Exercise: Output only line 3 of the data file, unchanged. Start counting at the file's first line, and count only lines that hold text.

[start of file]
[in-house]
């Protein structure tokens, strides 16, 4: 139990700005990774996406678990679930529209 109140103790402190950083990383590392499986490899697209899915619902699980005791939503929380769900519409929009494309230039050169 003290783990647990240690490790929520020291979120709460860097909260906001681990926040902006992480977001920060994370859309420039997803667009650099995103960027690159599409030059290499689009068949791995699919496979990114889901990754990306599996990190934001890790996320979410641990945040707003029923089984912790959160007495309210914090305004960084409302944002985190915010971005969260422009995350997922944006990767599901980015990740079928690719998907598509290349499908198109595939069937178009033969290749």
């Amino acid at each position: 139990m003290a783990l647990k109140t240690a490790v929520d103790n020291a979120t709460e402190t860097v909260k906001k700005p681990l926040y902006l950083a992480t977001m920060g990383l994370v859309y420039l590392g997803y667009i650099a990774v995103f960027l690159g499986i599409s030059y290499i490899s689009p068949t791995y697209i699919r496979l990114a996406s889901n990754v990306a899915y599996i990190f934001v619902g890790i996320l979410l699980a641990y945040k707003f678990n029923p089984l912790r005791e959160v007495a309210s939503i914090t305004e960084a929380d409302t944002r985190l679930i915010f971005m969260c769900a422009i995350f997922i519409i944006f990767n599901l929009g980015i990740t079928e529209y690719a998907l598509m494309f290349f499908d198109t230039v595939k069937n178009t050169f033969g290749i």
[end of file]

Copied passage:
């Amino acid at each position: 139990m003290a783990l647990k109140t240690a490790v929520d103790n020291a979120t709460e402190t860097v909260k906001k700005p681990l926040y902006l950083a992480t977001m920060g990383l994370v859309y420039l590392g997803y667009i650099a990774v995103f960027l690159g499986i599409s030059y290499i490899s689009p068949t791995y697209i699919r496979l990114a996406s889901n990754v990306a899915y599996i990190f934001v619902g890790i996320l979410l699980a641990y945040k707003f678990n029923p089984l912790r005791e959160v007495a309210s939503i914090t305004e960084a929380d409302t944002r985190l679930i915010f971005m969260c769900a422009i995350f997922i519409i944006f990767n599901l929009g980015i990740t079928e529209y690719a998907l598509m494309f290349f499908d198109t230039v595939k069937n178009t050169f033969g290749i």